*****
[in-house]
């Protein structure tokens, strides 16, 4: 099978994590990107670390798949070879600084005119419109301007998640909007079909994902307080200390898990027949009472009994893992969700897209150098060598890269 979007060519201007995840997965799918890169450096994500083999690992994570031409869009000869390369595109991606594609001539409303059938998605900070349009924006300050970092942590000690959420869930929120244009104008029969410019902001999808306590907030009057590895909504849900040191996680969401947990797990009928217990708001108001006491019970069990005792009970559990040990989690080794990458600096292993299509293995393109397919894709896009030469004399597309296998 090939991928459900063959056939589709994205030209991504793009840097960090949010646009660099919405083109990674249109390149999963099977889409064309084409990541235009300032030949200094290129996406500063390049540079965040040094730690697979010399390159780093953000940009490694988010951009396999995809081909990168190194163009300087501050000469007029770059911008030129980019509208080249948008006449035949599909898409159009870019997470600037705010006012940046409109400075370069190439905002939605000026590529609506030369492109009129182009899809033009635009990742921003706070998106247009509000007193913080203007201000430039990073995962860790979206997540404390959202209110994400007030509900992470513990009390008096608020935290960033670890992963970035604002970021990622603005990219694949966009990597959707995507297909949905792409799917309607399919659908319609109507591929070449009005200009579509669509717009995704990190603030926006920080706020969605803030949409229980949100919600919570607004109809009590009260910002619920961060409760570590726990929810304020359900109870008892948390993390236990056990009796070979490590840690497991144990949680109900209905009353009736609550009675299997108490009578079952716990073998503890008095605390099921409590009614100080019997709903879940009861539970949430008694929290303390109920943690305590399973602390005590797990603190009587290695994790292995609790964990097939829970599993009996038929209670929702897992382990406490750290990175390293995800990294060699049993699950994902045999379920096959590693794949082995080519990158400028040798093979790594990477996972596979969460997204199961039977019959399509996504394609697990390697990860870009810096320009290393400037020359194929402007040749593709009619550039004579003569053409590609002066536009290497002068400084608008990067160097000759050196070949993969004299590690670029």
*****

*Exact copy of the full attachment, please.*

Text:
[in-house]
């Protein structure tokens, strides 16, 4: 099978994590990107670390798949070879600084005119419109301007998640909007079909994902307080200390898990027949009472009994893992969700897209150098060598890269 979007060519201007995840997965799918890169450096994500083999690992994570031409869009000869390369595109991606594609001539409303059938998605900070349009924006300050970092942590000690959420869930929120244009104008029969410019902001999808306590907030009057590895909504849900040191996680969401947990797990009928217990708001108001006491019970069990005792009970559990040990989690080794990458600096292993299509293995393109397919894709896009030469004399597309296998 090939991928459900063959056939589709994205030209991504793009840097960090949010646009660099919405083109990674249109390149999963099977889409064309084409990541235009300032030949200094290129996406500063390049540079965040040094730690697979010399390159780093953000940009490694988010951009396999995809081909990168190194163009300087501050000469007029770059911008030129980019509208080249948008006449035949599909898409159009870019997470600037705010006012940046409109400075370069190439905002939605000026590529609506030369492109009129182009899809033009635009990742921003706070998106247009509000007193913080203007201000430039990073995962860790979206997540404390959202209110994400007030509900992470513990009390008096608020935290960033670890992963970035604002970021990622603005990219694949966009990597959707995507297909949905792409799917309607399919659908319609109507591929070449009005200009579509669509717009995704990190603030926006920080706020969605803030949409229980949100919600919570607004109809009590009260910002619920961060409760570590726990929810304020359900109870008892948390993390236990056990009796070979490590840690497991144990949680109900209905009353009736609550009675299997108490009578079952716990073998503890008095605390099921409590009614100080019997709903879940009861539970949430008694929290303390109920943690305590399973602390005590797990603190009587290695994790292995609790964990097939829970599993009996038929209670929702897992382990406490750290990175390293995800990294060699049993699950994902045999379920096959590693794949082995080519990158400028040798093979790594990477996972596979969460997204199961039977019959399509996504394609697990390697990860870009810096320009290393400037020359194929402007040749593709009619550039004579003569053409590609002066536009290497002068400084608008990067160097000759050196070949993969004299590690670029």